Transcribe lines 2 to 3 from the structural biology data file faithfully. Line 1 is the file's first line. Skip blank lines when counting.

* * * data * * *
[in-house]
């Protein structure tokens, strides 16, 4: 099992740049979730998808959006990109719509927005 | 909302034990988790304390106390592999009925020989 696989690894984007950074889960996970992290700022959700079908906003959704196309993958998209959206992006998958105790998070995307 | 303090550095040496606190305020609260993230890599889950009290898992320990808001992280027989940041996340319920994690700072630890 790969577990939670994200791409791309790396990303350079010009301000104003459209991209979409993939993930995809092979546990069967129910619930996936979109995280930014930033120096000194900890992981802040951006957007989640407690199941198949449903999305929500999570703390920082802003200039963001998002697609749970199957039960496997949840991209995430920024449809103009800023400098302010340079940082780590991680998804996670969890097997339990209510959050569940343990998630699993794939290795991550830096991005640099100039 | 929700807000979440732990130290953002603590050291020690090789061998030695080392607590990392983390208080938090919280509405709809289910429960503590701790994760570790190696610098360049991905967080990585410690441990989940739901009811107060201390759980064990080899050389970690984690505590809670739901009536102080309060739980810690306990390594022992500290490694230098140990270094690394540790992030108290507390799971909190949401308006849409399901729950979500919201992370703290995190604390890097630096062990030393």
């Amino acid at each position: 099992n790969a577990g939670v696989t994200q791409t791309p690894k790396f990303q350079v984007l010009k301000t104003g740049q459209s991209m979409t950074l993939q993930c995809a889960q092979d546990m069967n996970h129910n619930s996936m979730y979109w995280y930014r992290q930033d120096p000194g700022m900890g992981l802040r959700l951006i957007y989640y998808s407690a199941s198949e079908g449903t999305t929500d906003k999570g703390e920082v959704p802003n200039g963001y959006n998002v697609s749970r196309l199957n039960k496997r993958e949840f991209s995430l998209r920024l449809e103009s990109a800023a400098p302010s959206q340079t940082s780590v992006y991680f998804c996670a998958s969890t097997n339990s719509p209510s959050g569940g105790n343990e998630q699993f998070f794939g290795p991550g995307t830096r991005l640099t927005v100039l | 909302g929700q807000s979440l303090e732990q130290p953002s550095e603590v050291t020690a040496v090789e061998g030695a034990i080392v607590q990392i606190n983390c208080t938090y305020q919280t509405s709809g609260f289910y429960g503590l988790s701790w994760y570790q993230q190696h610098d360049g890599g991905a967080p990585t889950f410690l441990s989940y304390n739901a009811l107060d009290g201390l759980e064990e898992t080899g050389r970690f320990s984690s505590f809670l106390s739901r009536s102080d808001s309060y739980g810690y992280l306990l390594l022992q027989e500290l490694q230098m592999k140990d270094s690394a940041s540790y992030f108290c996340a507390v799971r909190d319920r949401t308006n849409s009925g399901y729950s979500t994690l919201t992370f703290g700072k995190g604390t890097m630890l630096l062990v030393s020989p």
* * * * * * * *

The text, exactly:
């Protein structure tokens, strides 16, 4: 099992740049979730998808959006990109719509927005 | 909302034990988790304390106390592999009925020989 696989690894984007950074889960996970992290700022959700079908906003959704196309993958998209959206992006998958105790998070995307 | 303090550095040496606190305020609260993230890599889950009290898992320990808001992280027989940041996340319920994690700072630890 790969577990939670994200791409791309790396990303350079010009301000104003459209991209979409993939993930995809092979546990069967129910619930996936979109995280930014930033120096000194900890992981802040951006957007989640407690199941198949449903999305929500999570703390920082802003200039963001998002697609749970199957039960496997949840991209995430920024449809103009800023400098302010340079940082780590991680998804996670969890097997339990209510959050569940343990998630699993794939290795991550830096991005640099100039 | 929700807000979440732990130290953002603590050291020690090789061998030695080392607590990392983390208080938090919280509405709809289910429960503590701790994760570790190696610098360049991905967080990585410690441990989940739901009811107060201390759980064990080899050389970690984690505590809670739901009536102080309060739980810690306990390594022992500290490694230098140990270094690394540790992030108290507390799971909190949401308006849409399901729950979500919201992370703290995190604390890097630096062990030393």
């Amino acid at each position: 099992n790969a577990g939670v696989t994200q791409t791309p690894k790396f990303q350079v984007l010009k301000t104003g740049q459209s991209m979409t950074l993939q993930c995809a889960q092979d546990m069967n996970h129910n619930s996936m979730y979109w995280y930014r992290q930033d120096p000194g700022m900890g992981l802040r959700l951006i957007y989640y998808s407690a199941s198949e079908g449903t999305t929500d906003k999570g703390e920082v959704p802003n200039g963001y959006n998002v697609s749970r196309l199957n039960k496997r993958e949840f991209s995430l998209r920024l449809e103009s990109a800023a400098p302010s959206q340079t940082s780590v992006y991680f998804c996670a998958s969890t097997n339990s719509p209510s959050g569940g105790n343990e998630q699993f998070f794939g290795p991550g995307t830096r991005l640099t927005v100039l | 909302g929700q807000s979440l303090e732990q130290p953002s550095e603590v050291t020690a040496v090789e061998g030695a034990i080392v607590q990392i606190n983390c208080t938090y305020q919280t509405s709809g609260f289910y429960g503590l988790s701790w994760y570790q993230q190696h610098d360049g890599g991905a967080p990585t889950f410690l441990s989940y304390n739901a009811l107060d009290g201390l759980e064990e898992t080899g050389r970690f320990s984690s505590f809670l106390s739901r009536s102080d808001s309060y739980g810690y992280l306990l390594l022992q027989e500290l490694q230098m592999k140990d270094s690394a940041s540790y992030f108290c996340a507390v799971r909190d319920r949401t308006n849409s009925g399901y729950s979500t994690l919201t992370f703290g700072k995190g604390t890097m630890l630096l062990v030393s020989p």